It can be messy business, it's politics too, but if you're at a university and you don't deal with any politics, I would like to know what job you have.

It's also an opportunity to work with your friends in IT, make friends in IT. In a lot of cases, they have access to some database that someone has asked them to store something in. When we went searching through to find good content, we found the strangest sets of things stored as data.

Ask them how you can get access to it, what format it's stored in, how it can be imported back out. Doug will talk to you more about recommendations on how you want it delivered so that you can talk to an IT person and say, "I want to include this in my stuff. I want it dynamically included in my stuff to supplement my stuff."

It will build a stronger overall university presence and, again, is an opportunity to connect yourself with friends in IT. Sort of a 'dynamic duo'.


This gets into hunting down the rest. We again started just auditing content across campus. We just took a couple of days and started digging through everything. One of our developers actually built an application and it crawls all of our web content and has a little search bar. It can hunt through code for references to just about any kind of data.

It was a useful tool. If you have a search appliance, it would just sit on it and type in "most popular majors" or anything else and find out if somebody's listed on their site. If they have, they may have a data source. If you've got a data source, you're gold. That's really where we're getting at.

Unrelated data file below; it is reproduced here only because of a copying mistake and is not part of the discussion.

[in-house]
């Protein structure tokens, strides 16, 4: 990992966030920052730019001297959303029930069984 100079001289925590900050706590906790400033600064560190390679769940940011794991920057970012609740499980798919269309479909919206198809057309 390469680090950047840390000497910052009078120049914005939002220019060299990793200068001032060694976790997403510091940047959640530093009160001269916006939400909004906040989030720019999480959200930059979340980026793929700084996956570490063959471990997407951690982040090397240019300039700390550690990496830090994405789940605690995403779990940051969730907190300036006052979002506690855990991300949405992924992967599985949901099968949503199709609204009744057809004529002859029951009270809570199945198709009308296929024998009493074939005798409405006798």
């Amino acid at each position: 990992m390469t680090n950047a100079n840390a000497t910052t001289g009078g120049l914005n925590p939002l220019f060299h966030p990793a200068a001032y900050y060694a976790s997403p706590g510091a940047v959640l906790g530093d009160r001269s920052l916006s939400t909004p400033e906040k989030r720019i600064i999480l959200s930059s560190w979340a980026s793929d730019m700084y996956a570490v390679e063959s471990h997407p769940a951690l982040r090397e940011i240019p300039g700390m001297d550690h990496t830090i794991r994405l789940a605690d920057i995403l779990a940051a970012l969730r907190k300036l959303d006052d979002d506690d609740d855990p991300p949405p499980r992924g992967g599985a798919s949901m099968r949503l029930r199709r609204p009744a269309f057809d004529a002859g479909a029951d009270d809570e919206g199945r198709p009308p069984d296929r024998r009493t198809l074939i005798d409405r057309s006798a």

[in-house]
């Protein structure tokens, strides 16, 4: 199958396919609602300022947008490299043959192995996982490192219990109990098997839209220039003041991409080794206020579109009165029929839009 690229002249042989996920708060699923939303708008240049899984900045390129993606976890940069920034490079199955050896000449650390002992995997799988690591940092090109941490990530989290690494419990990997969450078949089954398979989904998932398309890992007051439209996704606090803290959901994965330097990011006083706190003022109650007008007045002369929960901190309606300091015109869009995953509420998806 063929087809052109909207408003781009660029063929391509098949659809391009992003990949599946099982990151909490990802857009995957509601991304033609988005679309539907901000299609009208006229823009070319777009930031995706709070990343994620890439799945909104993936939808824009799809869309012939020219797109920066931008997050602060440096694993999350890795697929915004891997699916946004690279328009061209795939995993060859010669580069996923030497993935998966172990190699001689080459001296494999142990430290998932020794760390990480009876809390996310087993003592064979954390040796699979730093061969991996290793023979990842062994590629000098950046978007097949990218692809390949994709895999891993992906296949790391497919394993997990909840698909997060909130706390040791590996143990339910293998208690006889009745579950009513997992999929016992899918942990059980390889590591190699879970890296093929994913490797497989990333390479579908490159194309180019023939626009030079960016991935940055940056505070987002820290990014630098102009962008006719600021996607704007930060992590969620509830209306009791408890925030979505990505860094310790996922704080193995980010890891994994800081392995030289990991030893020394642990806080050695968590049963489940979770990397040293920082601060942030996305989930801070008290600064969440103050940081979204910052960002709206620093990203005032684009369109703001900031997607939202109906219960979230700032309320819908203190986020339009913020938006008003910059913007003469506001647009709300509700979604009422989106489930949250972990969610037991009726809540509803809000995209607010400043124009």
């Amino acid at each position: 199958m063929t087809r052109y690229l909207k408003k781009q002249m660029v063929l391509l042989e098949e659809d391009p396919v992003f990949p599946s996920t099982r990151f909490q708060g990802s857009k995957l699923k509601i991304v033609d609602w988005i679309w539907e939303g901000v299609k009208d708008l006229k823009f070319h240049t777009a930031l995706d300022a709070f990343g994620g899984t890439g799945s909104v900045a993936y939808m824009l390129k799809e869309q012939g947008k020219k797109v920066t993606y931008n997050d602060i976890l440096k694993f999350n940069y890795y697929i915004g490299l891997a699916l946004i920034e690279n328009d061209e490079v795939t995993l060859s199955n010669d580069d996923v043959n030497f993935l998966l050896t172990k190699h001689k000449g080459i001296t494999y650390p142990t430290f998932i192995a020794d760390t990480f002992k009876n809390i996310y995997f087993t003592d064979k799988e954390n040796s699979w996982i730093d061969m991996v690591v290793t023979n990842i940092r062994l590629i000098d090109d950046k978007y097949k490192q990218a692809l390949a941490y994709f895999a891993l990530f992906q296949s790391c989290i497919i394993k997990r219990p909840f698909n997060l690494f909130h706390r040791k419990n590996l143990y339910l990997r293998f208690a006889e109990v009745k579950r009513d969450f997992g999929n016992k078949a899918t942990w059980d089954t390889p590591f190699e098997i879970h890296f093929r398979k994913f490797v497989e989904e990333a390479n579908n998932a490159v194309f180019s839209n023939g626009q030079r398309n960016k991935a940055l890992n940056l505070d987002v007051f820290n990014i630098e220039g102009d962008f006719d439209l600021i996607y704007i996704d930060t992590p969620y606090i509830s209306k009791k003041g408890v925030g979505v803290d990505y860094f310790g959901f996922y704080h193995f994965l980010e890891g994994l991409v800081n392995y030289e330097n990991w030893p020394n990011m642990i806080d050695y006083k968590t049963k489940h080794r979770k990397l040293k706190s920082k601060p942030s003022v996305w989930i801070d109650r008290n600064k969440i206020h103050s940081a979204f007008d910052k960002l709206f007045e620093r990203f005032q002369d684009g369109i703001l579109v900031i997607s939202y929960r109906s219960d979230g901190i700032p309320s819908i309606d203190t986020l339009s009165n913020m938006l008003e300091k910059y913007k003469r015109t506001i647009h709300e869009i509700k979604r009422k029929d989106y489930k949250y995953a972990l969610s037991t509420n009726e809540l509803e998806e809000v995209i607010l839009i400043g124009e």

What we're really talking about is logistics. It's about planning the movement of the stuff you need from one place to another, how to deliver it where you need it, when you need it, getting it in the shape it needs to be in. There's lots of work that can be done to this. It's a long, long process to get it perfect and right. But keep working at it. Again, never give up. And if you feel like giving up, give us a call because we are never going to give up.

A brief definition of logistics. You guys can look that up for yourself.

Now it's time to mobilize. Now this is really where Doug can help you. He's going to talk a little bit about the IT side, but mostly he's going to talk about how to get this content from great content into the data sources that you're going to need so that it's usable everywhere.

Doug Beck: If I can have the content people again raise their hands? I'm curious: of you guys, who has complete control of their technology? All right. One guy, that's awesome.


And then the technology guys, raise your hands again, too. Which one of you guys have control over all your content?

So there's three people in this room over both. That's pretty good.